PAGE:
According to experts, esports will double its current audience to as many as 600 million people by 2020. The competitive gaming industry is already attracting sell-out tournament audiences in real life venues, as well as millions more watching online.
In fact, one of the most-watched esports competitions, the League of Legends World Championship, not only has a prize pool of around $5 million, but it also attracts more viewers than the NBA or the World Series. A massive 43 million unique viewers tuned in to watch the 2016 finals.
How does esports reach the masses?
The biggest change has come from the mainstream nature of esports, in comparison to the way gaming was viewed only a decade or so ago. Once seen as a more geeky activity, the feeling around competitive gaming and online games in general has really changed. It’s become much more mainstream.
Firstly, the gender gap is now just an illusion, with reportedly 52% of gamers being female. As well as this, more than 1.2 billion people are playing games today, from Call of Duty to Candy Crush. Whether your game of choice is Agar.io or FIFA, gaming is no longer seen as something niche.
Another way that esports have taken off is with the help of streaming sites, bringing these kind of tournaments to crowds from all over the world, so that anyone with a browser can access them. Quick to follow, companies such as ESPN are helping to cover the tournaments and bring them to new audiences, and help grow the amount of people tuning in and getting involved.
What does this mean for gambling?
Esports has certainly made its mark in the gambling industry – this is evident by the number of websites that now offer esports betting apps. One thing that’s relevant in terms of gambling and esports is the concept of skins. Simply put, skins are used in certain games such as Valve-developed games like CSGO, and real money is used to purchase them, shown as items in the games.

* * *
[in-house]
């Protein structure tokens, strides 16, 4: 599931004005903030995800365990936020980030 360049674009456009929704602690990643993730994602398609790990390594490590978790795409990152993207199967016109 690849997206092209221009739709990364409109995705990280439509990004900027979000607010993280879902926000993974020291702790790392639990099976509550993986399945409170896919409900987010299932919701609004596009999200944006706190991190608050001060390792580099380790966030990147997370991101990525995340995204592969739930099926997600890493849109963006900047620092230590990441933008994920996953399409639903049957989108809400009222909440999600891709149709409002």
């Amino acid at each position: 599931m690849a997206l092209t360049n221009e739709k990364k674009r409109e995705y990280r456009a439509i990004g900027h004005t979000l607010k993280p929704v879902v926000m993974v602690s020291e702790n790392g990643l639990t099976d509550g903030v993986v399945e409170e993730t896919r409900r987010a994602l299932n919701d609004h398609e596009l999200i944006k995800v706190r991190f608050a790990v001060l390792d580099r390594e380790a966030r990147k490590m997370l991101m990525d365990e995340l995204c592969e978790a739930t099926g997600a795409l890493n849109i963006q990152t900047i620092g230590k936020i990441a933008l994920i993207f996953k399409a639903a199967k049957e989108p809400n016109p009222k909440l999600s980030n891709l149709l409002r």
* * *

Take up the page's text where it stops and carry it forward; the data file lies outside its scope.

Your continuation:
From 2013, this is how they have successfully operated, making money from in-game purchases. As the Valve API is accessible to anyone, this has meant that other gambling sites have created somewhat of an underground economy, and skins are the currency of choice, allowing users to wager using them. In 2016 alone, apparently nearly $200m was wagered in skins.
This practice has led to underage gambling as well as problems with regulations being enforced, so Valve themselves have publicly spoken out against this type of wagering. And as time moves on, we imagine that the legal system will close down as many of these sites as they can.
This should open the space for legal cash gambling, which is rising exponentially even without the avenue of skin gambling being closed.
Verdict report that in 2016, $198m was wagered on esports; expected to rise to nearly $1bn by 2020.
Given the amount of games which are available, and how this vastly exceeds traditional sports, this might even be an underestimation in terms of the potential of esports to the gambling industry.
The future is certainly exciting, it’s just a question of whether the gambling industry can reach out and engage with the esports community in the correct way or not.
Article contains affiliate links
Image source: FreeImages.com/Maria Kaloudi